Technology has dramatically reshaped the way that consumers and agents alike experience the process of buying or selling a home. The internet, cell phones, mobile devices and digital photo and video tools have played a prominent role in this revolutionary shift.
Now the tech landscape is experiencing another transition as big data takes on a more significant role in how agents approach the housing market in their area. Many agents and brokers are already analyzing big data to determine homebuyer patterns and behaviors using a host of applications often categorized as predictive analytics.
The real estate industry is prepared to embrace predictive analytics. A 2017 survey from Imprev Thought Leadership on what real estate tools will look like in 2022 revealed that two-thirds of real estate executives surveyed prefer predictive analytics, big data and marketing automation as potential investments over augmented or virtual reality and artificial intelligence applications. Predictive analytics was rated the best technology for real estate brokerages by 74 percent of executives surveyed. They based their conclusions on the technology’s ability to perform analytical tasks on targeted markets.
Putting data to work
Leo Pareja, founder and CEO of Remine, started the predictive analytics company after creating software for his own real estate business to make it easier to access the data available to agents.
“Predictive analytics is one subset of the byproduct of being able to harness big data,” Pareja said. “What that means to me is taking lots of different things and making it easy to gain insight from them. Instead of having to go to my MLS system and then a public record system and or my county website, I can actually see it all compiled in one place.”
Agents can use big data to extract a broad range of useful information. Big data and traditional analysis tools can help determine when a neighborhood started getting hot and point to factors that might have driven the shift, such as improved amenities, new businesses or an influx of homebuyers belonging to a particular demographic. In this way, past data gives insights into what homebuyers might be looking for and the types of areas that are likely to attract their attention.
“You can look at historical trends and see which neighborhoods depreciate, and the rate of appreciation, based on the proximity to city, based on the proximity to transportation and various universities,” says Ryan Wilson, owner and Realtor at Wilson Group Real Estate, describing the predictive data tools he and his agents use. “One example there would be Somerville. Ten to 15 years ago it was extremely affordable. Now, it’s one of the higher priced communities surrounding the city. I think it’s harder to predict who’s going to be moving into the neighborhood. It’s easier to predict when the sellers will be leaving the neighborhood based on public record data of the length of time they’ve been in the property and taking into consideration averages for those neighborhoods or cities.”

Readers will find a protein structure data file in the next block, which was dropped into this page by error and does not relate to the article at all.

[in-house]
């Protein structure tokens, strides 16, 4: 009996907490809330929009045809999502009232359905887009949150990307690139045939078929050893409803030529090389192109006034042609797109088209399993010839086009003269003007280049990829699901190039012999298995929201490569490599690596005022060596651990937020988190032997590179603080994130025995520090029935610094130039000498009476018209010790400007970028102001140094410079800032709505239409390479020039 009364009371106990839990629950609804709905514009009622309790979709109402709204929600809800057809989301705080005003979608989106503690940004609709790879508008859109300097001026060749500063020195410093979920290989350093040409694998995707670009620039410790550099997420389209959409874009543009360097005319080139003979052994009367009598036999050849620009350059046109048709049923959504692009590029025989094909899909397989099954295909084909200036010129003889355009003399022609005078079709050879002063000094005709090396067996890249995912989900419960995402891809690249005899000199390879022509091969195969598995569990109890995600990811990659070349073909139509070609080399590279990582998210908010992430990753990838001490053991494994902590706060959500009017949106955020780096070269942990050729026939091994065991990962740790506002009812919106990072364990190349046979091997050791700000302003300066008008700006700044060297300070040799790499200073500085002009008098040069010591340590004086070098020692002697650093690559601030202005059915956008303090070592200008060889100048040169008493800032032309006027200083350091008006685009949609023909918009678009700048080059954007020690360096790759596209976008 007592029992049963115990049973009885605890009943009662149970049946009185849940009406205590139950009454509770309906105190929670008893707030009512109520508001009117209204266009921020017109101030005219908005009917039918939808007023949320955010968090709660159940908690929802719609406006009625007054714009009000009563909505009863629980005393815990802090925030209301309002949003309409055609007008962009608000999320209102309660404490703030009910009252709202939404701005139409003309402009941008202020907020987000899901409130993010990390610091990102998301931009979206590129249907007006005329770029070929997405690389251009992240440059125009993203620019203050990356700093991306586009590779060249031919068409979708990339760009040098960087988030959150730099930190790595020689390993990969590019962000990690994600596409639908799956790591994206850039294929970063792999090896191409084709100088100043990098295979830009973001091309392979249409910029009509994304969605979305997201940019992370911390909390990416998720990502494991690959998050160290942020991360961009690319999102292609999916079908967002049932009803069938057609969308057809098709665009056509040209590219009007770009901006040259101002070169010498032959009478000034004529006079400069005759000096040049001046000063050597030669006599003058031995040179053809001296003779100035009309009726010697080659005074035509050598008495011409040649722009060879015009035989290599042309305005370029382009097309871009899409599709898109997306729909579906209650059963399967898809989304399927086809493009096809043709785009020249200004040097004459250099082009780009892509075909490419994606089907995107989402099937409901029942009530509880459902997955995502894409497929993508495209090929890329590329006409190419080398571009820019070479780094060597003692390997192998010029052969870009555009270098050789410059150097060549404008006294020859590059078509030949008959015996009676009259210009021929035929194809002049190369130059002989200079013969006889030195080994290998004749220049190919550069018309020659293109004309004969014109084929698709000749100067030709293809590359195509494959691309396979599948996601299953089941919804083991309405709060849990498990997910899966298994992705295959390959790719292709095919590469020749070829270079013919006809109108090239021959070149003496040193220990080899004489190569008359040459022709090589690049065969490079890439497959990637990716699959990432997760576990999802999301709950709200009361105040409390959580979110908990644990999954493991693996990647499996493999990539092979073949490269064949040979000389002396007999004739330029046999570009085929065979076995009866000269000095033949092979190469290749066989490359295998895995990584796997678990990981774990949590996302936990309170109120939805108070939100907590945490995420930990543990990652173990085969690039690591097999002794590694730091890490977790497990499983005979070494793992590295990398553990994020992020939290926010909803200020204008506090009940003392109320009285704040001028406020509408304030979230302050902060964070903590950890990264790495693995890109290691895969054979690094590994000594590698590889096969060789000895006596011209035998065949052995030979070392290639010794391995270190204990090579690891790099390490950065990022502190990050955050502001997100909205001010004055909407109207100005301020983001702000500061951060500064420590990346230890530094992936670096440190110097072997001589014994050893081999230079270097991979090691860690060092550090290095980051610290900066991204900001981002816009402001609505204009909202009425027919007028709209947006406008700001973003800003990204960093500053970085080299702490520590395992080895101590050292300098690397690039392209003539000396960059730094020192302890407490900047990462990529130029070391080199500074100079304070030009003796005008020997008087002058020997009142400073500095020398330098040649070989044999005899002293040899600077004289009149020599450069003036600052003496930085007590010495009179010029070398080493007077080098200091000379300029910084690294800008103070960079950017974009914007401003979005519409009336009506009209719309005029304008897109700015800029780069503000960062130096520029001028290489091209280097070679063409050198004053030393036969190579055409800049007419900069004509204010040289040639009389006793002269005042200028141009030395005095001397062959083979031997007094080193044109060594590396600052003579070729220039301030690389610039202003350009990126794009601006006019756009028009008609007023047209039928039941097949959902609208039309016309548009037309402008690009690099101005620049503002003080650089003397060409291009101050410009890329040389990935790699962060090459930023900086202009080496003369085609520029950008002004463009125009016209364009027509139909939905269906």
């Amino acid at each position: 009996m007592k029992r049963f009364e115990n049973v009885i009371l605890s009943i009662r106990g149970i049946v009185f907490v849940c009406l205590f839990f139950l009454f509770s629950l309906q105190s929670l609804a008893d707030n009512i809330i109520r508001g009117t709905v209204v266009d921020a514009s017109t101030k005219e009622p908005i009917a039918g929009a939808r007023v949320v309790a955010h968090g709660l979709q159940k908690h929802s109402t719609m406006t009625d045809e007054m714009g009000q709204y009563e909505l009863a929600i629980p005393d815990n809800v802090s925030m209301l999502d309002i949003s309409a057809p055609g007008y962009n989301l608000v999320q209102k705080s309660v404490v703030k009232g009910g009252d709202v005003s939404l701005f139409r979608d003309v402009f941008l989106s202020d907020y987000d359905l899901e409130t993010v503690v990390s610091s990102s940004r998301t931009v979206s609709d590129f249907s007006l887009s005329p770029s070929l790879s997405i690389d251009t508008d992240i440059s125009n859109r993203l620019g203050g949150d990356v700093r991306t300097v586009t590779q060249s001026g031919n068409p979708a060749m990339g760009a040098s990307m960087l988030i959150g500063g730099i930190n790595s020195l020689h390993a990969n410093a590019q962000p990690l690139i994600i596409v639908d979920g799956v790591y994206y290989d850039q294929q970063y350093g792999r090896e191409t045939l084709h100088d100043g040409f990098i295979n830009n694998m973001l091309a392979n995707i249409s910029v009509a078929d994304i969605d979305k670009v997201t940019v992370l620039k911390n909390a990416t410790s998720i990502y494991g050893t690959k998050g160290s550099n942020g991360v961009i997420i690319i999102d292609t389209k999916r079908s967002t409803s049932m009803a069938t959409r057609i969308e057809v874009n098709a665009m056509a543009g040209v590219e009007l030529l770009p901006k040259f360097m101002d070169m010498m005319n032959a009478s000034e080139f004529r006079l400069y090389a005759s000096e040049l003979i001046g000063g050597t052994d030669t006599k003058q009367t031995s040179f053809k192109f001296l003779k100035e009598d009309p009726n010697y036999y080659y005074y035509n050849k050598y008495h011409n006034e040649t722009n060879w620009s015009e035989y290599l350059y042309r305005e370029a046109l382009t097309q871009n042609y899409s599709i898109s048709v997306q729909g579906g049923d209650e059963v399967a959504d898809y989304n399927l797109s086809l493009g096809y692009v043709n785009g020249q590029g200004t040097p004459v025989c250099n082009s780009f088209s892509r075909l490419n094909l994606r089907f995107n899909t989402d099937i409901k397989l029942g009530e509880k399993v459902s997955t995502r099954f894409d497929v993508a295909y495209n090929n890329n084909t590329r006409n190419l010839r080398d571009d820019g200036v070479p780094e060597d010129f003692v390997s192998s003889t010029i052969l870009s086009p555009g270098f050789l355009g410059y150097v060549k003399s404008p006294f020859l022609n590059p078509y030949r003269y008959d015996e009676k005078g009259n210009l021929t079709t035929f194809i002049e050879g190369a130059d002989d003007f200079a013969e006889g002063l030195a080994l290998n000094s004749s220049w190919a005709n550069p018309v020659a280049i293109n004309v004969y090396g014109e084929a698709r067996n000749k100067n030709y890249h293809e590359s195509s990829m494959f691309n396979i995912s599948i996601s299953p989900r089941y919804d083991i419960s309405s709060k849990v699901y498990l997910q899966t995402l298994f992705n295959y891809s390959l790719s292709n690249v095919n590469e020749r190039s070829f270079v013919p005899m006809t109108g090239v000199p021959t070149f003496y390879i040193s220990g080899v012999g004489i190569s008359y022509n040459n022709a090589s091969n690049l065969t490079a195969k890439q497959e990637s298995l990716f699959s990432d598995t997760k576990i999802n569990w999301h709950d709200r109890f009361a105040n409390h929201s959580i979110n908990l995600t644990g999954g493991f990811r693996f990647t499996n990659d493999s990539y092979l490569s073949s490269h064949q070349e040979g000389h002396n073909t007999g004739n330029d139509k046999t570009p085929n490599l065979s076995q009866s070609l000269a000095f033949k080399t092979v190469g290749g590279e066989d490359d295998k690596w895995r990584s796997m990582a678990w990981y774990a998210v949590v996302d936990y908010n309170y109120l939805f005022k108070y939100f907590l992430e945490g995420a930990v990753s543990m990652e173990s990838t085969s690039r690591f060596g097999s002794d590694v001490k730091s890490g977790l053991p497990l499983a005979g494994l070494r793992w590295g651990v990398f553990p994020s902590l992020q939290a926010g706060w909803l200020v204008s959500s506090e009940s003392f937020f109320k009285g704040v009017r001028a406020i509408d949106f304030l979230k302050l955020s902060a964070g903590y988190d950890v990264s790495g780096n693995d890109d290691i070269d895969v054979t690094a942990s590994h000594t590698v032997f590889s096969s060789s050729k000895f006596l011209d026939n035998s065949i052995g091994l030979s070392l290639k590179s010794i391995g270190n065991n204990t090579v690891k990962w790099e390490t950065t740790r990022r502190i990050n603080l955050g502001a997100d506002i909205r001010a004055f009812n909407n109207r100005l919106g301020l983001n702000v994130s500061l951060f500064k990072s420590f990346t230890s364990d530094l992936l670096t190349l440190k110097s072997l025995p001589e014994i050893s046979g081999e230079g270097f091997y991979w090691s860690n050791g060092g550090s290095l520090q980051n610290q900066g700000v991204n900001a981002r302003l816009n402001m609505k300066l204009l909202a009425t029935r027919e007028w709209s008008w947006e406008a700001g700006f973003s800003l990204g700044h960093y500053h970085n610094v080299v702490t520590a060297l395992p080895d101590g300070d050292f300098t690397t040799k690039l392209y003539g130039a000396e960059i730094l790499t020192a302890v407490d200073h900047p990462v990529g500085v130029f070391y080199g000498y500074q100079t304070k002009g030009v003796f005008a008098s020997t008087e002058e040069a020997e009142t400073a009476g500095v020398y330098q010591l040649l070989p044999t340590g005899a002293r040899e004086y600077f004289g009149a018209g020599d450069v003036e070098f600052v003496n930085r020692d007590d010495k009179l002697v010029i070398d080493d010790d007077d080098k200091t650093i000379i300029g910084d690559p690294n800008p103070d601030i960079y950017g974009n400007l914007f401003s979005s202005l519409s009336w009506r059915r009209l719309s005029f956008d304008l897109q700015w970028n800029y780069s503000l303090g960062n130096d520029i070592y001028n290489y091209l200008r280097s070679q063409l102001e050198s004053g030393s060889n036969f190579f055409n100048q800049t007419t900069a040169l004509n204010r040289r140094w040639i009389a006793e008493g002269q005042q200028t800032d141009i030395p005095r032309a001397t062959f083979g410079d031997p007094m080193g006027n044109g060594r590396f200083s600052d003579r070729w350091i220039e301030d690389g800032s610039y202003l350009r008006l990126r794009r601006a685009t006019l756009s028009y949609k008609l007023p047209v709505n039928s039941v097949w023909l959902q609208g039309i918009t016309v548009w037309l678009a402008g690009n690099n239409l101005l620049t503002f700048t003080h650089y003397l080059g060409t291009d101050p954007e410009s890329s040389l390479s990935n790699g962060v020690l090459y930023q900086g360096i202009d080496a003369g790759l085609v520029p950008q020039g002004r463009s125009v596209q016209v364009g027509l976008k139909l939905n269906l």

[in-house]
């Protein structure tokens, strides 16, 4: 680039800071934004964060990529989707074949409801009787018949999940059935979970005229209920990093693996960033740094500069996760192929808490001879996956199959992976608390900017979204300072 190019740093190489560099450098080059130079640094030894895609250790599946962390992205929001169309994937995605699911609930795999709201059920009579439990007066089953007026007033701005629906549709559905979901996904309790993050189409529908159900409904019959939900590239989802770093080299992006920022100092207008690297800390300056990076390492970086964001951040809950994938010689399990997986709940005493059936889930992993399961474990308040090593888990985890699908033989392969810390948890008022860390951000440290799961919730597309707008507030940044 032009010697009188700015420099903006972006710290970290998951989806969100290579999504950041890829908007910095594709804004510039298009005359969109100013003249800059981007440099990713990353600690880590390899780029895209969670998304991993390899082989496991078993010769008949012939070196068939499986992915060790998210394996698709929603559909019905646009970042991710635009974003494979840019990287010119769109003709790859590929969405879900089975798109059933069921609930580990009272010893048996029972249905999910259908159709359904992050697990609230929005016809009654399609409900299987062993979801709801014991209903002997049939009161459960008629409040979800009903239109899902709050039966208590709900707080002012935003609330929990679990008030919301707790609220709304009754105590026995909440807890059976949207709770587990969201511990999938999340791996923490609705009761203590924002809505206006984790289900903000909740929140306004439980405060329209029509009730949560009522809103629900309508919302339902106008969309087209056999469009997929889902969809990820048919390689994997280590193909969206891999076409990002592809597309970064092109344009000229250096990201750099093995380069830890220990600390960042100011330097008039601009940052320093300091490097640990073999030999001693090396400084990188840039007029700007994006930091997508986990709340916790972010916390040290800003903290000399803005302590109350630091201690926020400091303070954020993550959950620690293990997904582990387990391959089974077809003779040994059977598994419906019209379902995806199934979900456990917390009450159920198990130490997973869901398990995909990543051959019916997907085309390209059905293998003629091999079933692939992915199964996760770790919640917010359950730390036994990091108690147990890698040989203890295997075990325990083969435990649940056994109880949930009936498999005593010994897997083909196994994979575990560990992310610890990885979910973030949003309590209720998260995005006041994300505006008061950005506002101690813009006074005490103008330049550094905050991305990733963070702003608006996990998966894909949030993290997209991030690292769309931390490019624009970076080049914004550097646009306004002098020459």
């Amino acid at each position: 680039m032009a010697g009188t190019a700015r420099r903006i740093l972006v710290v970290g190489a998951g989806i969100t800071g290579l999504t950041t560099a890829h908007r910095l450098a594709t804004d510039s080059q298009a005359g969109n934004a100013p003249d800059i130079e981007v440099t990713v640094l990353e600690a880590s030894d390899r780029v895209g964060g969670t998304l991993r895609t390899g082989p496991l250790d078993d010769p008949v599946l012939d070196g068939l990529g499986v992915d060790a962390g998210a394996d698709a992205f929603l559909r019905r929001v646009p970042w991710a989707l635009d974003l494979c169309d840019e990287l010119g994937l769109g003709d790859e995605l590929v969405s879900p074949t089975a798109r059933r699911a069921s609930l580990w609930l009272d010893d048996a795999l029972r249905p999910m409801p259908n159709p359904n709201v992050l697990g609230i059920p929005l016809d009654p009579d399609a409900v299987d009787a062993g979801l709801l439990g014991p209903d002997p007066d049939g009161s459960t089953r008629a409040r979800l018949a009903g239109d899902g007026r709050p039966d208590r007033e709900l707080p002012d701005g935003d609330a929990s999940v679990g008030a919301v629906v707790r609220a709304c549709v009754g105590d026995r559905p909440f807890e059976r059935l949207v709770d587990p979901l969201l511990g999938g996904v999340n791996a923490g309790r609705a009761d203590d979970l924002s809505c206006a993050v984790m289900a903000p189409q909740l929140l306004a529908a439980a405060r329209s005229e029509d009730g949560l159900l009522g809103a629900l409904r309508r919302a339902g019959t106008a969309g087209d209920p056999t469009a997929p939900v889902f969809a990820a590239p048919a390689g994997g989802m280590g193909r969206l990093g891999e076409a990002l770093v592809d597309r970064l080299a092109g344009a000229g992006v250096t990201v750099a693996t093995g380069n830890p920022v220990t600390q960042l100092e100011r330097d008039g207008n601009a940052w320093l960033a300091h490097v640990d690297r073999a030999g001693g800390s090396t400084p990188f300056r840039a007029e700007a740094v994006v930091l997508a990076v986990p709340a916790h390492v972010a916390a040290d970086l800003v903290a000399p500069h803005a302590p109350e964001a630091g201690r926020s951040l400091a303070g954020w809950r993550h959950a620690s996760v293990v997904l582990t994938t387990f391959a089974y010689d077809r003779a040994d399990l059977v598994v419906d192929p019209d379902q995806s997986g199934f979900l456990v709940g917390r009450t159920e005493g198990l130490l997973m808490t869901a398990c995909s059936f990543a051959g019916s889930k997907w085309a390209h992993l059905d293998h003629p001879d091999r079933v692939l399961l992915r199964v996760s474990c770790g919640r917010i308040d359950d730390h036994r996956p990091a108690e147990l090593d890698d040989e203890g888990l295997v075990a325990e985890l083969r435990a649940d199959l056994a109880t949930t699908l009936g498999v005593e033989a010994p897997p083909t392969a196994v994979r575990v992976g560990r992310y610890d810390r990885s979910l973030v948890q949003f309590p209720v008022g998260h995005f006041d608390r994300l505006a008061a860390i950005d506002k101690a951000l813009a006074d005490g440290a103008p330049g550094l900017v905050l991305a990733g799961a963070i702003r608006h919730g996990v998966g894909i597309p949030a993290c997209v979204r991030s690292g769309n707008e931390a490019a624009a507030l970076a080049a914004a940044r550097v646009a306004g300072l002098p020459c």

More from this issue:
- Big data solutions for housing’s most pressing problems
- Survey: Predictive analytics and real estate
Keller Williams is making a big push to provide agents access to data and technology that can give them a streamlined means of approaching their business. The company’s Command platform seeks to provide them with all the tools they need in one place, layering artificial intelligence on top. “That’s where all the AI predictive analytics comes in,” said Keller Williams chief product officer Neil Dholakia. “You first have to have a view of everything that’s going on. Once you have that, you then you add the intelligence.”
Dholakia said many new tech products are designed to capitalize on all the information that’s generated in the typical real estate transaction. “We have a tremendous amount of data exhaust that that our agents produce just in their day-to-day activities,” he said. “That exhaust can fall on the floor and just blow away in the wind. Or if they’re using our tools, we can capture that exhaust and make some meaning out of it for them.”
But Dholakia also noted that in order to make big data products work, they have to be widely adopted by real estate professionals: “And so that’s really our challenge. A gap we need to fill is working with our agents to understand the advantages of using the systems that we’re providing to them so that they generate the data to their benefit.”
Finding the needle in a haystack
Predictive analytics can also help agents target potential clients more accurately. Avi Gupta, president and CEO of SmartZip, helped start the predictive analytics company in 2008 to provide tangible data solutions to agents. SmartZip’s offerings include SmartTargeting, which uses data to identify homeowners who may be considering selling.